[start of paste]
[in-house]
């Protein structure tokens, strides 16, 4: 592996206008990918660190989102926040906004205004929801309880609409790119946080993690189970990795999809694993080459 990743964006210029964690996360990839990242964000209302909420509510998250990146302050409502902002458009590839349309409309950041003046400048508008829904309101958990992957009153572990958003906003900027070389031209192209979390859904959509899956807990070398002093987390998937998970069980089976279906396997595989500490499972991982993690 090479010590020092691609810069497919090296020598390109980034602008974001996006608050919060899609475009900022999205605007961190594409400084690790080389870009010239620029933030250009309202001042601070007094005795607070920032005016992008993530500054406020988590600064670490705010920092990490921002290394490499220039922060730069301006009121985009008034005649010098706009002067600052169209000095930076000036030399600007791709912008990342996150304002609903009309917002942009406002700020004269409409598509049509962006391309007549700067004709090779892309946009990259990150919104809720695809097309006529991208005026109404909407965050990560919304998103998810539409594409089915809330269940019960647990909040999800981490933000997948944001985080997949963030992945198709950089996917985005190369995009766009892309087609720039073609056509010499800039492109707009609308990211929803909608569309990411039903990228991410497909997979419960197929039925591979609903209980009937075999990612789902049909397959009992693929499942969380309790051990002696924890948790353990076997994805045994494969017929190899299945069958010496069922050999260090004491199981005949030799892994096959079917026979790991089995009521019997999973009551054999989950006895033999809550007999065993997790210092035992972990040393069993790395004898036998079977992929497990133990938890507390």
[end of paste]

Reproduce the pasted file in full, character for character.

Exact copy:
[in-house]
């Protein structure tokens, strides 16, 4: 592996206008990918660190989102926040906004205004929801309880609409790119946080993690189970990795999809694993080459 990743964006210029964690996360990839990242964000209302909420509510998250990146302050409502902002458009590839349309409309950041003046400048508008829904309101958990992957009153572990958003906003900027070389031209192209979390859904959509899956807990070398002093987390998937998970069980089976279906396997595989500490499972991982993690 090479010590020092691609810069497919090296020598390109980034602008974001996006608050919060899609475009900022999205605007961190594409400084690790080389870009010239620029933030250009309202001042601070007094005795607070920032005016992008993530500054406020988590600064670490705010920092990490921002290394490499220039922060730069301006009121985009008034005649010098706009002067600052169209000095930076000036030399600007791709912008990342996150304002609903009309917002942009406002700020004269409409598509049509962006391309007549700067004709090779892309946009990259990150919104809720695809097309006529991208005026109404909407965050990560919304998103998810539409594409089915809330269940019960647990909040999800981490933000997948944001985080997949963030992945198709950089996917985005190369995009766009892309087609720039073609056509010499800039492109707009609308990211929803909608569309990411039903990228991410497909997979419960197929039925591979609903209980009937075999990612789902049909397959009992693929499942969380309790051990002696924890948790353990076997994805045994494969017929190899299945069958010496069922050999260090004491199981005949030799892994096959079917026979790991089995009521019997999973009551054999989950006895033999809550007999065993997790210092035992972990040393069993790395004898036998079977992929497990133990938890507390």